I have mortgage note that has a stamp on a separate piece of paper the has no date and doesn't list a person / entity to "pay without recourse" Does it have to have a date and a named payor?
This is what is known as an indorse meant in blank (yes it's correctly spelled with an I when referring to a negotiable instrument)
This is also known as "bearer parapet" which means that anyone in physical possession (bearing) the now may cash it
However if there is then identified a specific payee, it becomes "specifically informed to the named payee only
These rules are governed by the uniform commercial code at article III and codified in almost every state by statuteSee question
The company has done everything from harassing calls, to threatening me, to giving me all sorts of unnecessary fines. I'd like to pay off what I owe to get rid of them for good. But I'm afraid that they will come back after me. When I called for t...
Apparently the posters below didn't want to take the time to answer your question, opting to chide you instead, about seeking a lawyer on this site, which Lynn is not exactly correct on that score.
That said, I am only licensed in Massachusetts and Connecticut, and therefore I could not provide you "advice" even if I wanted to, and therefore anything I say s just opinions which you are free to ignore, as you are not a client. However, there are really only a very few (comparatively speaking) lawyers who understand this area of the law, and fewer that actually practice it. There ARE however many folks who are very willing to take your money , so beware.
Greentree is a "mortgage servicer", which means that they are not your "lender" nor are they a bank, Greentree is no more than a bloodthirsty cockroach bill collector that has a monetary incentive to ensure that the house is foreclosed on, as that is how they get paid,.Once you understand this fact, their actions of ignoring you and not getting back to you make much more sense in that context. Anther thing to be ware of is the fact that thee crooks set up "suspense accts, which means that when you send in what you think is you mortgage payment, they do not apply the entire total to your payment, for example lets say that you have a $1500 mtge payment, and you have missed some months, these crooks have added fees and the like on to the acct, maybe even placing you into "force place" insurance, and or paying property taxes, even where you never had an escrow acct., So in our example, when you make the $1500 pymnt, these crooks first skim money off he top for these charges, then apply what ever is left over to the oldest outstanding payment first. However they cannot apply a mortgage payment unless it is for the full contract rate, so where they have skimmed money off, the place the remainder in a suspense acct, until there is enough for a full payment. Of course what ends up happening s that even though you pay each month, yo fall further and further behind, as this process is set up to take your house. You really do not have a lot of options, however i would still attempt to work with these criminals, and make sure that you keep a journal for all contact with Greentree, time you called, who you spoke to, etc. You can also challenge that these people have no legal right to enforce your mortgage as they do not legally own your loan, which is the basis of my entire practice in Massachusetts, where I have had some success, although this is a extremely difficult argument that could also be quite costly. However, I have won 4 appeals on this issue, 3 at the Supreme Judicial Court of Massachusetts (U.S. Bank v. Ibanez, 458 Mass. 637 (2011) (Galiastro v. MERS 467 Mass. 160 (2014) , HSBC Bank USA v. Jodi B. Matt 464 Mass. 193 (2013), and one appeal at the US Court of Appeals for the 1st Circuit, Juarez v. Select Portfolio Servicing,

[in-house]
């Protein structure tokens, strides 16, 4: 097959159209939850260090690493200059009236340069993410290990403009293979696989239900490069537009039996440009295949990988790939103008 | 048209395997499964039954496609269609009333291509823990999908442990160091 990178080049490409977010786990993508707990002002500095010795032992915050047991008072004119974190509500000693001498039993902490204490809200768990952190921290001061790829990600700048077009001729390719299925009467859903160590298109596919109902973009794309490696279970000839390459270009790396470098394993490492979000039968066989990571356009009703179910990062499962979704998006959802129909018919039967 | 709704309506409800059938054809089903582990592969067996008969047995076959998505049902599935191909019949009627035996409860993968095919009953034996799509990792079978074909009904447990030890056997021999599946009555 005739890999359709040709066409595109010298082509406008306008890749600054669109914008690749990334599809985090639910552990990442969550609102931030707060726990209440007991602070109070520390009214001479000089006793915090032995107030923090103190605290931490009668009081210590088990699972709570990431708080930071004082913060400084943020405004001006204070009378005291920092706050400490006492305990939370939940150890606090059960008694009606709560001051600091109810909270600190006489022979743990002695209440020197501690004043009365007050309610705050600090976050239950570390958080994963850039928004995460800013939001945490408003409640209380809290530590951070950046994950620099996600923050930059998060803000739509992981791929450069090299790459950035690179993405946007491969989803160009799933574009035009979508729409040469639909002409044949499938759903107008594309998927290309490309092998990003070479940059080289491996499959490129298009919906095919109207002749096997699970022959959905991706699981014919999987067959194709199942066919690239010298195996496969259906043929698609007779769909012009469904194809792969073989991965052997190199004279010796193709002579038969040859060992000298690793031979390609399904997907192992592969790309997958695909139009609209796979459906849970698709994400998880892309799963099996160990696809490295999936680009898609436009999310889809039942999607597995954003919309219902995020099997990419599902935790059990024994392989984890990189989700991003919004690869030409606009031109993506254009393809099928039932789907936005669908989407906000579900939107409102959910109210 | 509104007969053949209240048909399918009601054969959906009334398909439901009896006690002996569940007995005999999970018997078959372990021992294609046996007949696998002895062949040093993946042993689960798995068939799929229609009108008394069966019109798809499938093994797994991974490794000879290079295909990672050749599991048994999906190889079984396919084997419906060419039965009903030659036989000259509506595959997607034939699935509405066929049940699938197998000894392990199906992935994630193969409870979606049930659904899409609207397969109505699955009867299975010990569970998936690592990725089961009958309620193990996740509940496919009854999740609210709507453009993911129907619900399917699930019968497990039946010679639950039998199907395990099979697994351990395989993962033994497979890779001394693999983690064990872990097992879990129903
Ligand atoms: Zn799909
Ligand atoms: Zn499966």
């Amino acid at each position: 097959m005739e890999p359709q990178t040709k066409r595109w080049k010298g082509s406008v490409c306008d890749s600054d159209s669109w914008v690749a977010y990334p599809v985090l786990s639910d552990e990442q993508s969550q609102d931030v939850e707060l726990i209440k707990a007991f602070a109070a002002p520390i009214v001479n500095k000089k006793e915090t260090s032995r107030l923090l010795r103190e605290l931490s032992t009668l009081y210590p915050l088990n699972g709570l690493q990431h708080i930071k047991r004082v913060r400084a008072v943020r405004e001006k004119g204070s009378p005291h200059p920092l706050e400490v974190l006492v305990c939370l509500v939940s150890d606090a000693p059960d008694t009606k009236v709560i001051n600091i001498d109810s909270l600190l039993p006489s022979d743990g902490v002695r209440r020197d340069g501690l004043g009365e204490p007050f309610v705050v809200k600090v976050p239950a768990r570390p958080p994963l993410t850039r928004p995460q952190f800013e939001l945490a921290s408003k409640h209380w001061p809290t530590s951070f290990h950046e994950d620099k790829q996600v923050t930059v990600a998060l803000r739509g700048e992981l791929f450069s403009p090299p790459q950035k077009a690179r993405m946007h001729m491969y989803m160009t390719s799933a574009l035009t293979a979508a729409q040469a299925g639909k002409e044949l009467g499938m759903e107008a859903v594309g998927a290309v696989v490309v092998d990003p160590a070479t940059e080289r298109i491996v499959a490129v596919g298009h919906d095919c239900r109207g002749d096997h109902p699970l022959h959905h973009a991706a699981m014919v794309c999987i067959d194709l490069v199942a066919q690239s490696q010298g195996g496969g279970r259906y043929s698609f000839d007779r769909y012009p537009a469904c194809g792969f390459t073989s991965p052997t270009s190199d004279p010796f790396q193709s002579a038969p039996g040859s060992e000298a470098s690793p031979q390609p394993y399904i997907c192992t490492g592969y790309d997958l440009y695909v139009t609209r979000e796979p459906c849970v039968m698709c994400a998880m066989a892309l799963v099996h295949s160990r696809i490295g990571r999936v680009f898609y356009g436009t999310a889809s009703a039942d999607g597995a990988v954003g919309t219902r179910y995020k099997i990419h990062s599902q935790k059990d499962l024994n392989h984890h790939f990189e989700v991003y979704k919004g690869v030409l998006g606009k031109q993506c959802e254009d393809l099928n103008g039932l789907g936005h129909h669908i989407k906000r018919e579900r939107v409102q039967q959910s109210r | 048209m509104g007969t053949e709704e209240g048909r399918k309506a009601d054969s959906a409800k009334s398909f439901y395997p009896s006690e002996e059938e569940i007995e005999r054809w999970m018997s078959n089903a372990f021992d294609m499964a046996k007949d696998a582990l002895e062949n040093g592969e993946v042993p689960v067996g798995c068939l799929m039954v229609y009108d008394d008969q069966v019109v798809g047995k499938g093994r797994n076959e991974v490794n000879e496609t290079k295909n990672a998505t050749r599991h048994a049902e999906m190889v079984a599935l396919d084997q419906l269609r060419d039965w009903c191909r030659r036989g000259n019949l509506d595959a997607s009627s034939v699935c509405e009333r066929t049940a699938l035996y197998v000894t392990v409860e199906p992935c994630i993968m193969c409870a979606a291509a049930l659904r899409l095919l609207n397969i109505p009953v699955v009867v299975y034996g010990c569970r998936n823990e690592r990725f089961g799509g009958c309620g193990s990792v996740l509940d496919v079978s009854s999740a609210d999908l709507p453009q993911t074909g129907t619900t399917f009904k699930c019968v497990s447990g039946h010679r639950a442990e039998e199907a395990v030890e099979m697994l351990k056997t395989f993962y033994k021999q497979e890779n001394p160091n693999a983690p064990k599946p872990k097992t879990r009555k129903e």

in ALL of those cases i did not receive any money. So there are a few folks out there with the right objective, but be very careful as to who you hire...Best of luck to you, GlennSee question
I have gotten the runaround and every excuse Under the Sun by Wells Fargo. Recently Wells has disclosed private information about my loan and my payment history to a third party that was not authorized.I still do not have a modification approved a...
First off, Wells Fargo is not acting in any capacity as any "lender" or any with any of its own monies at stake that was "lent".
In fact WF is currently in the role of nothing more than a "bill collector" (cockroach) mortgage servicer.
While I am not licensed in California, and therefore can not provide you any legal advice, you may want to check in with a California licensed attorney, and put a request in to the WF Cockroach bill collector under 15 USC 1641(f)(2), demanding the identity of the real owner" of your loan
Wish you the best
Glenn F. Russell, Jr.See question
I bought a house from bank of america in Feb 2012. Bank of america gave me a warranty deed in my name. A year later I tried selling my home and the buyers closing attorney found out the property had 2 open loans on it from a previous owner back in...
While having an owners title insurance policy probably is better than not having one, just because you have an "Owner's policy" won't magically put humpty dumpty back together again.
An owner's title policy is a policy of "indemnity" not insurance and therefore most times the title ins co will try to "resolve" the issue, and can tell you that's "good enough"